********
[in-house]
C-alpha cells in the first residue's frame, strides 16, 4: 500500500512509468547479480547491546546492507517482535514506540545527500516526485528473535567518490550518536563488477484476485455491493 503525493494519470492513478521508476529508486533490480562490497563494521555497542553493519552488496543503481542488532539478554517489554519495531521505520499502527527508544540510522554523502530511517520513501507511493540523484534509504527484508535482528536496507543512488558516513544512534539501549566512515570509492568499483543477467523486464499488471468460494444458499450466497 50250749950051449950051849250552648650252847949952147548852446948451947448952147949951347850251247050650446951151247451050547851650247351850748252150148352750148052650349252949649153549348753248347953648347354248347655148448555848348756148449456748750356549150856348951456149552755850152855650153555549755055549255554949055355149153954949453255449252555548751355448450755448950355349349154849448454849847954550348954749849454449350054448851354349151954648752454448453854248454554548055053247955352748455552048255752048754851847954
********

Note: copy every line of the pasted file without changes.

[in-house]
C-alpha cells in the first residue's frame, strides 16, 4: 500500500512509468547479480547491546546492507517482535514506540545527500516526485528473535567518490550518536563488477484476485455491493 503525493494519470492513478521508476529508486533490480562490497563494521555497542553493519552488496543503481542488532539478554517489554519495531521505520499502527527508544540510522554523502530511517520513501507511493540523484534509504527484508535482528536496507543512488558516513544512534539501549566512515570509492568499483543477467523486464499488471468460494444458499450466497 50250749950051449950051849250552648650252847949952147548852446948451947448952147949951347850251247050650446951151247451050547851650247351850748252150148352750148052650349252949649153549348753248347953648347354248347655148448555848348756148449456748750356549150856348951456149552755850152855650153555549755055549255554949055355149153954949453255449252555548751355448450755448950355349349154849448454849847954550348954749849454449350054448851354349151954648752454448453854248454554548055053247955352748455552048255752048754851847954